American soccer writing, history & data.
The offseason prior to the 1922-23 St. Louis Soccer League again brought team name changes. While the teams and managers again stayed the same, two clubs changed their names in late September. After only one season as the De Andreis team, Willie Foley was compelled to change the team's name due to the supreme body of the Knights of Columbus having voted to prohibit the use of council names in professional athletics. After discussions with league vice president, J. G. Barrett, Foley made arrangements to renamed De Andreis as Barrett-Hoovers (although the team was registered as "Hoover Sweepers" for that year's National Challenge Cup).
Harry McCarthy's team, known as St. Louis Screw for a number of seasons, found a new sponsor. F. W. A. Vesper and the Vesper-Buick Auto Company supported the team which was renamed as the Vesper-Buicks.
The league again played at High School Field but decided to play 35-minute halves in all league contests. Professional soccer leagues in St. Louis had traditional played 30-minute halves but 45-minute halves in NCC matches were a hardship, especially early on in the season. The league also implemented a two-referee system for the first time in St. Louis soccer history. The league's decision led to the resignations of long-time referees, Phil Kavanaugh and Paul McSweeney. Billy Bascom and Cornelius "Red" Roche were hired to replace them.
Pete Ratican, continued as owner and manager of Ben Miller, but Harry "Hap" Marre continued as acting manager due to his continued illness. In mid-November, a month into the season, Pete Ratican died from a brain tumor at 34 years of age. He had undergone two operations in less than two years. The SLSL franchise held by him was transferred to his widow, Ursula Ratican. Walter Devoy was named as manager and Ben Miller continued as sponsor for the team that beared his name.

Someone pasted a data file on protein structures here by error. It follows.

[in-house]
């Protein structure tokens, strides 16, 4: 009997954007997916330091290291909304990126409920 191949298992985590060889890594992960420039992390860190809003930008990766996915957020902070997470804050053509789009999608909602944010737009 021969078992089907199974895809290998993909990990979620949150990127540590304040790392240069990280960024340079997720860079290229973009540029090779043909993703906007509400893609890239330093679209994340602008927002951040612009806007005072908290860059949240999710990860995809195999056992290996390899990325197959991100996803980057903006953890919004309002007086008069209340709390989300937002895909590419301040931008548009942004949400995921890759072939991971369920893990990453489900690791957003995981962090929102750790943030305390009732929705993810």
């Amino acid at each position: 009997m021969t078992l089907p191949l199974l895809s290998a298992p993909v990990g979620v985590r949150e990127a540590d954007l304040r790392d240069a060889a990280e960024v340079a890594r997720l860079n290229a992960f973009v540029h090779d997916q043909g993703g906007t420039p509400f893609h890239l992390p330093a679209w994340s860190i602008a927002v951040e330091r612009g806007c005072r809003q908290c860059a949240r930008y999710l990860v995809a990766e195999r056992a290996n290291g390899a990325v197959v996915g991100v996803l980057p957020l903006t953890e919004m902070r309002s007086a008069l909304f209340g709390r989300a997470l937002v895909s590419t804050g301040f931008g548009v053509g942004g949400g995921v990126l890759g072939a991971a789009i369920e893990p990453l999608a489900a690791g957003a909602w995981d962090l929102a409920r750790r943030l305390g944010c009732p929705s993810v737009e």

Earlier that fall, Pete's brother, Harry, has been hired as soccer coach for the U.S. Military Academy at West Point and as player-manager for Fall River F.C. of the American Soccer League. On September 24, 1922, Harry scored in an exhibition match at the first game of the new Mark's Stadium in Tiverton, R.I. But Harry also badly injured his left leg which left him unable to play in subsequent matches. In mid-December, Harry gained his release from Fall River F.C. and finished out the season as West Point's coach.
Harry arrived back in St. Louis the first week of January, 1922 and signed a contract with Ben Miller. On January 7, Ratican returned to St. Louis soccer after six years away. He scored two goals for Ben Miller helping the team beat Scullin Steel 2-1 before 2000 at High School Field.
The new sponsorship helped Vesper-Buick jump from worst to first and the team won their first league title since St. Leo's won the 1914-15 Federal Park Soccer League during the last year of the St. Louis "soccer wars".
For the first time since joining the National Challenge Cup, the four SLSL teams did not receive first round byes. Scullin Steel knocked out Vesper-Buick in a third round replay match. The Scullins then beat Bricklayers F.C. from Chicago 3-1 before 6667 at High School Field which saw the match go into extra periods.
In the Grand Final, Scullin Steel traveled to Harrison, N.H. to face Paterson F.C. of the American Soccer League. On April 1, 1923 at Harrison Oval, 16,000 saw a back-and-forth match go to extra periods before ending in a 2-2 draw. The next day the Scullins formally forfeited the NCC title at a meeting of the National Cup emergency committee of the U.S.F.A. Paterson F.C. owner and manager, Adolph Buslik refused to have the replay held at St. Louis the next Sunday and Willie Foley felt that the Scullins could not put a full team on an eastern field that soon.
©2022 by Daniel Creel. All rights reserved.